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Lance Armstrong settles US federal fraud case for $5 million: attorney

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Former cycling champion Lance Armstrong on Thursday agreed to pay $5 million to settle a federal suit claiming he defrauded his sponsor, the U.S. Postal Service, by using performance-enhancing drugs, his attorney and federal officials said.

The settlement ends the long-running false claims suit brought by fellow cyclist Floyd Landis and joined by the U.S. government, which had sought $100 million in damages on behalf of the Post Office, according to statements from Armstrong’s attorney, Elliot Peters, and the U.S. Department of Justice.

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“No one is above the law,” Acting Assistant Attorney General for the Justice Department’s Civil Division Chad Readler said in a statement. “This settlement demonstrates that those who cheat the government will be held accountable.”

In his statement, Peters said, “Lance is delighted to put this behind him.”

By phone, Peters told Reuters that he thinks the Postal Service realized it could not prove damages to it caused by Armstrong’s behavior. He said the settlement was reached ahead of a scheduled May 7 trial date.

Armstrong, who is now 46 and lives in Austin, Texas, won the biggest race in professional cycling, the Tour de France, a record seven times, six of them while riding for the Postal Service team.

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He was stripped of his titles and banned for life from the sport in 2012 by the U.S. Anti-Doping Agency after it accused him in a report of engineering one of the most sophisticated doping schemes in sports. Armstrong admitted to the cheating in a January 2013 televised interview with Oprah Winfrey.

This is the last legal matter related to Armstrong’s doping, Peters said.

“I’m looking forward to devoting myself to the many great things in my life — my five kids, my wife, my podcast, several exciting writing and film projects, my work as a cancer survivor, and my passion for sports and competition,” Armstrong said in a statement provided by Peters.

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The settlement also calls for Armstrong to pay $1.65 million for the court costs of his former teammate Landis, who also used performance-enhancing drugs and who was stripped of his 2006 Tour de France championship.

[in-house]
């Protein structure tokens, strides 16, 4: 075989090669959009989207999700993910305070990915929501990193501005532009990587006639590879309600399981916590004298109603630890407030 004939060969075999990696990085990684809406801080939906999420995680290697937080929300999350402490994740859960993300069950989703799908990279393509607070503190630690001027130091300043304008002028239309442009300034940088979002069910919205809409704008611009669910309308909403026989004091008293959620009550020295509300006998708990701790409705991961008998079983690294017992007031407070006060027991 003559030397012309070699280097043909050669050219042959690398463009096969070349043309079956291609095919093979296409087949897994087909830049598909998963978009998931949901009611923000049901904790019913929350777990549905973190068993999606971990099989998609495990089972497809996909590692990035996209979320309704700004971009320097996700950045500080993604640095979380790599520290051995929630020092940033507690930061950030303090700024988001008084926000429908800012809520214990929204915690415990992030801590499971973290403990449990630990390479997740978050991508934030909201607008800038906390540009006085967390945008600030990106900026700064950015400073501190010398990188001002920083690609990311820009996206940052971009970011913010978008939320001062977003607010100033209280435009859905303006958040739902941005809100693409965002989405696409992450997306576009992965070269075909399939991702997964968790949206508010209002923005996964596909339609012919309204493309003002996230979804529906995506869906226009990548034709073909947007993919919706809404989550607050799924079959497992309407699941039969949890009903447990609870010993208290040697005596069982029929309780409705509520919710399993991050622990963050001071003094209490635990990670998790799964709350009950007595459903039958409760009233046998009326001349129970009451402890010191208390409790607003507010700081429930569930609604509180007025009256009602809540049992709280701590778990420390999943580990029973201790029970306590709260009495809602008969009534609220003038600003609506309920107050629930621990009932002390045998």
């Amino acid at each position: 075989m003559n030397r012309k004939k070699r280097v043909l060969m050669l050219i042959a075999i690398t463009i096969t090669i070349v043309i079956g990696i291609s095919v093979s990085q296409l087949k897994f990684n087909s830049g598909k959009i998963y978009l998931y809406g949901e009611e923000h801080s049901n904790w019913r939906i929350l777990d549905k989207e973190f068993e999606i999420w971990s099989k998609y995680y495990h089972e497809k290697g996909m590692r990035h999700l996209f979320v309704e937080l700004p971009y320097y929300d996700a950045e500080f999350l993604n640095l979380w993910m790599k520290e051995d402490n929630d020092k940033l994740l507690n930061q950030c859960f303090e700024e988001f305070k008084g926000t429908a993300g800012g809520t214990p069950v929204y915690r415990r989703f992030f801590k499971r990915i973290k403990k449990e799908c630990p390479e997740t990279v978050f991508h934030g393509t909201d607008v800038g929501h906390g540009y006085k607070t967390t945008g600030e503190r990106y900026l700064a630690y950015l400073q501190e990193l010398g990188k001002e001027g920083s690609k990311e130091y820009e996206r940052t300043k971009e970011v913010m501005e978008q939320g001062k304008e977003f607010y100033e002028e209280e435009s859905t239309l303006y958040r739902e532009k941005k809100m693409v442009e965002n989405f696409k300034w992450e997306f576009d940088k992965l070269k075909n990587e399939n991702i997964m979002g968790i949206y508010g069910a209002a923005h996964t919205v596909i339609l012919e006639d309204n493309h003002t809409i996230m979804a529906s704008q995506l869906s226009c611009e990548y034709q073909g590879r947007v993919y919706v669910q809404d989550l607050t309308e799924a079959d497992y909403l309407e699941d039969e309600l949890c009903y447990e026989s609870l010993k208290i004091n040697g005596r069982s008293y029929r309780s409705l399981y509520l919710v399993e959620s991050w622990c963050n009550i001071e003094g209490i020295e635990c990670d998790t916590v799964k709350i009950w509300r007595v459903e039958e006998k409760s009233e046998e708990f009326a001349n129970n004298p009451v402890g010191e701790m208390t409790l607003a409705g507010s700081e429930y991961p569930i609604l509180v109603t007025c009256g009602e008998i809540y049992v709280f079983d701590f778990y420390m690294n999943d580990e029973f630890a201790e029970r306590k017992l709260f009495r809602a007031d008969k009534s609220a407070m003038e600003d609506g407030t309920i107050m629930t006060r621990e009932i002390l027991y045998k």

Landis originally brought the lawsuit in 2010 under a federal law, the False Claims Act, that lets whistle-blowers pursue fraud cases on behalf of the government, and obtain rewards if successful. Landis will receive $1.1 million as his share of the settlement.
The Justice Department joined the case in February 2013 after Amstrong’s public confession.

Reporting by Bernie Woodall in Fort Lauderdale, Florida; Editing by Sandra Maler

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New testimony adds 2 stunning — and previously unknown — details about the Ukraine extortion

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New testimony released Monday from the House Intelligence Committee’s investigation of the Ukraine scandal included at least two new stunning details about the quid pro quo scheme at the heart of the matter.

Overall, the transcripts for depositions of Catherine Croft and Christopher Anderson, who were advisers to U.S. envoy Kurt Volker, built on the story of that we already know: that President Donald Trump pushed a shadow foreign policy to pressure Ukraine into investigating his political opponents, a scheme that involved using his office and military aid as leverage over the country in opposition to the official policy.

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Trump blasted for his ‘Endorsement of Doom’ after Sean Spicer loses on ‘Dancing with the Stars’

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Team Trump had gone all in urging supporters to vote for former White House press secretary Sean Spicer on the game show "Dancing with the Stars."

Votes had been urged by RNC officials and Trump himself had urged his 66 million Twitter followers to vote for Spicer.

Despite the full heft of the Trump campaign, Spicer lost on Monday's show.

Trump deleted his failed tweet urging votes for Spicer -- and instead said it was a "great try" by his former advisor.

Looks like this endorsement was as successful as your last one!

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‘He’s misunderstood’: Nikki Haley tells Fox News how Trump is actually a really good listener

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Former Ambassador to the U.N. Nikki Haley defended President Donald Trump during a Monday appearance with Fox News personality Sean Hannity.

Hannity asked the former South Carolina governor if Trump was "misunderstood."

"I do think he’s misunderstood," Haley replied.

"I can tell you, from the first day to the last day that I worked for the president, he always listened, he was always conscious of hearing other voices, allowing people to debate out the issues, and then he made his decision," Haley claimed.

She argued that, "I saw a president that was very thoughtful, looked at all of the issues, made decisions, and it was a pleasure and honor to work with him."

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